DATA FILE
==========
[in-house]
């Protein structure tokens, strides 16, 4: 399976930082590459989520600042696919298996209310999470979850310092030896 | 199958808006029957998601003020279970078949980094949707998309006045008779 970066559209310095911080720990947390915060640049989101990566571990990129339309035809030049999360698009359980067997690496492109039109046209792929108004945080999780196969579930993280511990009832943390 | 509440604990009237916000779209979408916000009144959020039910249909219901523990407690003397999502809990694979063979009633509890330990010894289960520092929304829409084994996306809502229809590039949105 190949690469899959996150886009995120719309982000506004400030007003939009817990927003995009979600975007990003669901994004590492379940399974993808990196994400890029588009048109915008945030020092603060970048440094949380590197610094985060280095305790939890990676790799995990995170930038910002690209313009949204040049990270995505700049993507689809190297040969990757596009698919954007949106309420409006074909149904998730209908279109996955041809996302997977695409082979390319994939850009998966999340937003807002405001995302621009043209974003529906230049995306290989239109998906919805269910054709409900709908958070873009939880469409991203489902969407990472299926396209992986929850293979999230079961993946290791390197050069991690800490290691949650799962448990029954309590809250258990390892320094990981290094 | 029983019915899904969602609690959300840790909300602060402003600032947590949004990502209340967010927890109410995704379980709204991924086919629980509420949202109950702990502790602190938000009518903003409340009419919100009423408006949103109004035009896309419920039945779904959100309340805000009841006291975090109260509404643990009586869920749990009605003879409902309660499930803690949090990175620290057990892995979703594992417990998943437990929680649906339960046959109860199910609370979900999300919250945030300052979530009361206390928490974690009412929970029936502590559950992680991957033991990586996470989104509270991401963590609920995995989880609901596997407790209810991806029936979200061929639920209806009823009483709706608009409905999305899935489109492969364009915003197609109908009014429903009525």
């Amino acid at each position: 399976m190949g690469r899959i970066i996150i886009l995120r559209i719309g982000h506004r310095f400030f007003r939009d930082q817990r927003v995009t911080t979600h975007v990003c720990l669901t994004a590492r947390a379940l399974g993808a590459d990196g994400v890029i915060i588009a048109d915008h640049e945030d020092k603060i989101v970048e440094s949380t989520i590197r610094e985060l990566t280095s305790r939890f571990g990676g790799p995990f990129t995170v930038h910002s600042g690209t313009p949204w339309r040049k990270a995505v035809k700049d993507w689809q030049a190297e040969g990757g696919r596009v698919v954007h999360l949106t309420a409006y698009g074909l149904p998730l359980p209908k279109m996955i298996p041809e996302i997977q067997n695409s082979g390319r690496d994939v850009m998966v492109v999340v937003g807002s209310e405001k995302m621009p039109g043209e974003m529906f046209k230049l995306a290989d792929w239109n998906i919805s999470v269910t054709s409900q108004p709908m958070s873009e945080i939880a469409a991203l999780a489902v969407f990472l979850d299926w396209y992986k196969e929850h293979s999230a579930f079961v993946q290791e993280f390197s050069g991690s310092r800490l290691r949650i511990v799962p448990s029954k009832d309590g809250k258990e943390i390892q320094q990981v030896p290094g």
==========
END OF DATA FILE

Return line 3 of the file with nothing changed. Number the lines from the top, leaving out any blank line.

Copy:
């Amino acid at each position: 399976m190949g690469r899959i970066i996150i886009l995120r559209i719309g982000h506004r310095f400030f007003r939009d930082q817990r927003v995009t911080t979600h975007v990003c720990l669901t994004a590492r947390a379940l399974g993808a590459d990196g994400v890029i915060i588009a048109d915008h640049e945030d020092k603060i989101v970048e440094s949380t989520i590197r610094e985060l990566t280095s305790r939890f571990g990676g790799p995990f990129t995170v930038h910002s600042g690209t313009p949204w339309r040049k990270a995505v035809k700049d993507w689809q030049a190297e040969g990757g696919r596009v698919v954007h999360l949106t309420a409006y698009g074909l149904p998730l359980p209908k279109m996955i298996p041809e996302i997977q067997n695409s082979g390319r690496d994939v850009m998966v492109v999340v937003g807002s209310e405001k995302m621009p039109g043209e974003m529906f046209k230049l995306a290989d792929w239109n998906i919805s999470v269910t054709s409900q108004p709908m958070s873009e945080i939880a469409a991203l999780a489902v969407f990472l979850d299926w396209y992986k196969e929850h293979s999230a579930f079961v993946q290791e993280f390197s050069g991690s310092r800490l290691r949650i511990v799962p448990s029954k009832d309590g809250k258990e943390i390892q320094q990981v030896p290094g």